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I am writing a WCF service where I need to access the Hash Code of client certificates that are used to connect to the service.

I am looking for a property or method similar to Request.ClientCertificate from ASP.NET 2.0 days but cannot find anything that allows easy access to the client certificate.

Our service is set up such that it is running with SSL using basicHttpBinding and security mode of "Transport".

IIS has been set up to Require SSL and Accept certificates.

One thing to note is that our server certificate used to secure the endpoint is from a different CA to that of the client certificates - the client certificates are intended to be validated solely through custom code (thus the need to get the hash code of a connecting certificate).

I have created a custom implementation of the IDispatchMessageInspector to see if there is any access to a client certificate from there but to no avail.

Has anyone attempted this and had success before?

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2 Answers 2

up vote 4 down vote accepted

Looks like what the best option for you would be to implement a custom Certificate Validator for your service. This is basically a class that derives from X509CertificateValidator and is then registered through the config file.

There's more complete information on how to do this on this article.

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Thanks, this solution works perfectly :) We did take this approach and then also found that WCF was populating the information we needed within the ServiceSecurityContext without needing to use a custom certificate validator, just this code within our service implementation: ((X509CertificateClaimSet) ServiceSecurityContext.Current.AuthorizationContext.ClaimSets[0]).X509Certificat‌​e – lowds Feb 16 '11 at 8:36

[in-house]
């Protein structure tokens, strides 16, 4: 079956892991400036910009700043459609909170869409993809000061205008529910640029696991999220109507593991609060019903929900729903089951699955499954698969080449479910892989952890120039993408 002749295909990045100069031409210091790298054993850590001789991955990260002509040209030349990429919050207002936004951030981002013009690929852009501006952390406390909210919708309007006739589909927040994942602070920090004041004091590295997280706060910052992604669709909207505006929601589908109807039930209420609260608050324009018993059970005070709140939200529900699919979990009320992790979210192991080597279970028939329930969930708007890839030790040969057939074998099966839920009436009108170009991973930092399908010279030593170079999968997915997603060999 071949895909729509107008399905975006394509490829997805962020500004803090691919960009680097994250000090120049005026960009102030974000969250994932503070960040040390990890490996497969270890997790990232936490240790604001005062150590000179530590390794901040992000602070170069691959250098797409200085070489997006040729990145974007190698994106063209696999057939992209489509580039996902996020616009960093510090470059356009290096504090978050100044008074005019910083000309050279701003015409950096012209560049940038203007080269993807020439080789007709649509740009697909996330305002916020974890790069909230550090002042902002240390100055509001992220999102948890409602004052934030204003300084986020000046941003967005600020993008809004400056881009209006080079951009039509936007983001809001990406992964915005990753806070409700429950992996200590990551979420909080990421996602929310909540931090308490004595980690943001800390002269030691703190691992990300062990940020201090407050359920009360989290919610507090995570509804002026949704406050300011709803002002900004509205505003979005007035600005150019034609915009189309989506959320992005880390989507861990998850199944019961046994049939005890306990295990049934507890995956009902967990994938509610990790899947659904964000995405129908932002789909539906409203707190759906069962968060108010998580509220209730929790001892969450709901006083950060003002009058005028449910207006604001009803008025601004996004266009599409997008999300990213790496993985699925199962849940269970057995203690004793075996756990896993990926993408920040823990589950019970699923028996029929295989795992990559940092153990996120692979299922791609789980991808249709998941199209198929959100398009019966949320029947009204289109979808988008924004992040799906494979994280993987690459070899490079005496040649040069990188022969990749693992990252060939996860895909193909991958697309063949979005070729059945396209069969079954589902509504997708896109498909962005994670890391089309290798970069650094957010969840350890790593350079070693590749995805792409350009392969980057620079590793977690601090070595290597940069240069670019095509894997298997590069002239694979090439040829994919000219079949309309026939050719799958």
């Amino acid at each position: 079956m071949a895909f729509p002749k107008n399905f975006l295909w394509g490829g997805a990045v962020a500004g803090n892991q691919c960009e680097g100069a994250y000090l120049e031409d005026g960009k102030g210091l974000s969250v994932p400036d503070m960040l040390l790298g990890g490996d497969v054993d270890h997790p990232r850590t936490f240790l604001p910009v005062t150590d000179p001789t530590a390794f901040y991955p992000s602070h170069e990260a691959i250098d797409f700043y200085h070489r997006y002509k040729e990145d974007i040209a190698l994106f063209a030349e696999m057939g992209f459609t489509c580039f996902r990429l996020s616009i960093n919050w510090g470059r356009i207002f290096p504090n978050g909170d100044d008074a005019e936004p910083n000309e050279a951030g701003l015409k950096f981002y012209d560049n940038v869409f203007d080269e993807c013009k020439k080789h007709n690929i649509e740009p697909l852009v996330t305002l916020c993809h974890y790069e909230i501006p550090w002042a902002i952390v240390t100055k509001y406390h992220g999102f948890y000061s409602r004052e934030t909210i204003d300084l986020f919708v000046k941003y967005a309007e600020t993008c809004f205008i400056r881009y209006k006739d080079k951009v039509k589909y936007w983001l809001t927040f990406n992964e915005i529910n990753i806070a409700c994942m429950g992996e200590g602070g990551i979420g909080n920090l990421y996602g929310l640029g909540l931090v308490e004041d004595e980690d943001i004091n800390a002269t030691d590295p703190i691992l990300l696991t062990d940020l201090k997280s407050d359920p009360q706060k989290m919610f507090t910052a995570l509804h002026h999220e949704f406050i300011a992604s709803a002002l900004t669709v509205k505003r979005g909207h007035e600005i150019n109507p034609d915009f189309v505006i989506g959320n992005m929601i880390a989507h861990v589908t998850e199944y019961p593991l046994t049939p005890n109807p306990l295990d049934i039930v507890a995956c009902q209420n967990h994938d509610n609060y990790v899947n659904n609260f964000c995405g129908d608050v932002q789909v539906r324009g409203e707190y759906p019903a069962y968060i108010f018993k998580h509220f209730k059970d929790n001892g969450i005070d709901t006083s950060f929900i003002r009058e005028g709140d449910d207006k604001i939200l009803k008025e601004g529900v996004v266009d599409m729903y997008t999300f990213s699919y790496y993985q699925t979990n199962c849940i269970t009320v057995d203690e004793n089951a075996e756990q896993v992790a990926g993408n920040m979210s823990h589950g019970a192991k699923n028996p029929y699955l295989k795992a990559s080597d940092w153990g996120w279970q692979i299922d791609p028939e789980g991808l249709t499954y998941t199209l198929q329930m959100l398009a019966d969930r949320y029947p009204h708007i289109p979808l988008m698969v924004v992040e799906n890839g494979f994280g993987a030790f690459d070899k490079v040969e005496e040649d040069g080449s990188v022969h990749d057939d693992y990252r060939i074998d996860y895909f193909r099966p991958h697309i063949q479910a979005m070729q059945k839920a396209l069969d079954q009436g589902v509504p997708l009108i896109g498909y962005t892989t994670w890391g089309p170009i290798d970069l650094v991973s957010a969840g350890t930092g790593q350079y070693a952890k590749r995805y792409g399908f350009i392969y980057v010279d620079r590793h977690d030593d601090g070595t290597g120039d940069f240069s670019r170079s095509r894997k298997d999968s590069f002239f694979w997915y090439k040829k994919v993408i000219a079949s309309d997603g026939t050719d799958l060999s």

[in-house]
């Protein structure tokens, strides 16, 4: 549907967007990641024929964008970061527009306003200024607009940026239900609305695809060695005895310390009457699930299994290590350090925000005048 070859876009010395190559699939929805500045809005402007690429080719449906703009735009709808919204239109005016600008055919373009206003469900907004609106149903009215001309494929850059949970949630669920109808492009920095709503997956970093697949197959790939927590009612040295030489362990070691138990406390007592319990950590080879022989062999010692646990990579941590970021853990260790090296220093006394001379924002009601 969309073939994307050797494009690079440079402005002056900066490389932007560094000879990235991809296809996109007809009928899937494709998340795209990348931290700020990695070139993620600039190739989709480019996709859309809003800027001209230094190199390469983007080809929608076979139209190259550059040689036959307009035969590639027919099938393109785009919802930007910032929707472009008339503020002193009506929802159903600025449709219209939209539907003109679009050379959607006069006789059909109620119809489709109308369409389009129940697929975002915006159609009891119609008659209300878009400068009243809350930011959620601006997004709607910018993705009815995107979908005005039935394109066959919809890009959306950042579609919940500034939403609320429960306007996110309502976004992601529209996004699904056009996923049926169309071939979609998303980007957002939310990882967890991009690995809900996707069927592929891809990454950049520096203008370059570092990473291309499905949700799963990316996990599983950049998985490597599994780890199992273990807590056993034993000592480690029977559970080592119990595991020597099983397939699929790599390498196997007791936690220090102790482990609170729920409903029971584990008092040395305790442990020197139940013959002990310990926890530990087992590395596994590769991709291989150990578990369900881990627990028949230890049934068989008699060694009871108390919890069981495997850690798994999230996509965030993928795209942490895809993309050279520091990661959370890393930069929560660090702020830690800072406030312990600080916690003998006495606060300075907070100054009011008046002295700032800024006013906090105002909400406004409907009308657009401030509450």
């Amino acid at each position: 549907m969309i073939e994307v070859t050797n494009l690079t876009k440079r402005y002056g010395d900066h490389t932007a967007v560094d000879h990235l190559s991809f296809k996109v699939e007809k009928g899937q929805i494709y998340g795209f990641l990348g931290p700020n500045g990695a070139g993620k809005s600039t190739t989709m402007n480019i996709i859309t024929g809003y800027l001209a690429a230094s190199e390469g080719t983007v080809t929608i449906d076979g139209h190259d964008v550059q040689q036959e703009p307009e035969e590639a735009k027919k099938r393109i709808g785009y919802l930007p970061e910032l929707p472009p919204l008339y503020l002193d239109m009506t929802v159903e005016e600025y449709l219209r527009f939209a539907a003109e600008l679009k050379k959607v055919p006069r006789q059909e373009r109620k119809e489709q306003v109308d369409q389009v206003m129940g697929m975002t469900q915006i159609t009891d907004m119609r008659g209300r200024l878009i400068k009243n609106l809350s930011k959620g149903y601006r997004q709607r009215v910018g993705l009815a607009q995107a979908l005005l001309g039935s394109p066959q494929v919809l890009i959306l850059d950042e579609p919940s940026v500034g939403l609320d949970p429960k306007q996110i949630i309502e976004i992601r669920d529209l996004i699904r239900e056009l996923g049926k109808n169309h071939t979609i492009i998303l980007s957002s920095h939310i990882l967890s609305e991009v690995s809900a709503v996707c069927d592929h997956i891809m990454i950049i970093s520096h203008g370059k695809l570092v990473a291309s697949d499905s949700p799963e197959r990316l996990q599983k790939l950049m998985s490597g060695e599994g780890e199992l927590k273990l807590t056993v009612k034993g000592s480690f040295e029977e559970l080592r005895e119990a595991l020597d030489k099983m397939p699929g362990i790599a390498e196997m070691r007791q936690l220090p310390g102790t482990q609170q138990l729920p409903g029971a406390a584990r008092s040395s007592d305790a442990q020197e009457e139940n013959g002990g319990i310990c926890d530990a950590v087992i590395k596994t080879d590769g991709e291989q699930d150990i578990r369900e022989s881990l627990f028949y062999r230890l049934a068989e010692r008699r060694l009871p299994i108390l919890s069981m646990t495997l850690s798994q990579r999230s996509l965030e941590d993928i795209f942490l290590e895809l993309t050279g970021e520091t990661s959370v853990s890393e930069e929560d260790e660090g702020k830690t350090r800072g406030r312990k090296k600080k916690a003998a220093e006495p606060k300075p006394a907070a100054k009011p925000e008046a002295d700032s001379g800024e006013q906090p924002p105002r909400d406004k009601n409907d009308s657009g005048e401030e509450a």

Loads, you should make it not as a comment, but as an answer. See… – Michael Freidgeim Jun 20 '13 at 21:57

For reference if anyone else attempts to apply client certificate authentication the following steps were required to get it to work (we are using basicHttpBinding within WCF for this instance and running in a local instance of IIS):

  1. Set up IIS to use a HTTPS binding for the site and secure this in IIS with a server certificate
  2. Within IIS change the SSL Settings for your site to Require SSL and Require client certificates (It must be Require - Accept will not work)
  3. Within the WCF configuration ammend the basicHttpBinding and set security mode to "Transport" and the transport clientCredentialType to "Certificate"

Ensure that the root certificate (the one used to create any client certificates) is within the "Trusted Root Cerrtification Authorities" for the Local Computer on which IIS is running.

NOTE If you are in a development environment you may need to generate your own root certificate, the makecert command line application is very useful for this; simply run the following command: makecert -n "CN=My Test Auth" -r -cy authority -a sha1 -sv "My Private Key.pvk" TestAuth.cer

This creates a certificate called TestAuth.cer (which needs to be added to the Computer's "Trusted Root Cerrtification Authorities") and a private key file called "My Private Key.pvk".

Now to generate a client certificate you can run this command: makecert -a sha1 -n "CN=myConnectionCert" -ic "TestAuth.cer" -iv "My Private Key.pvk" -ss My

This created a certificate with a subject of myConnectionCert and adds it to your personal certificate store - when you now access the site (to view the service page for example) IE should prompt you to select the certificate - chose the one you have just created and you should see the service page as normal.

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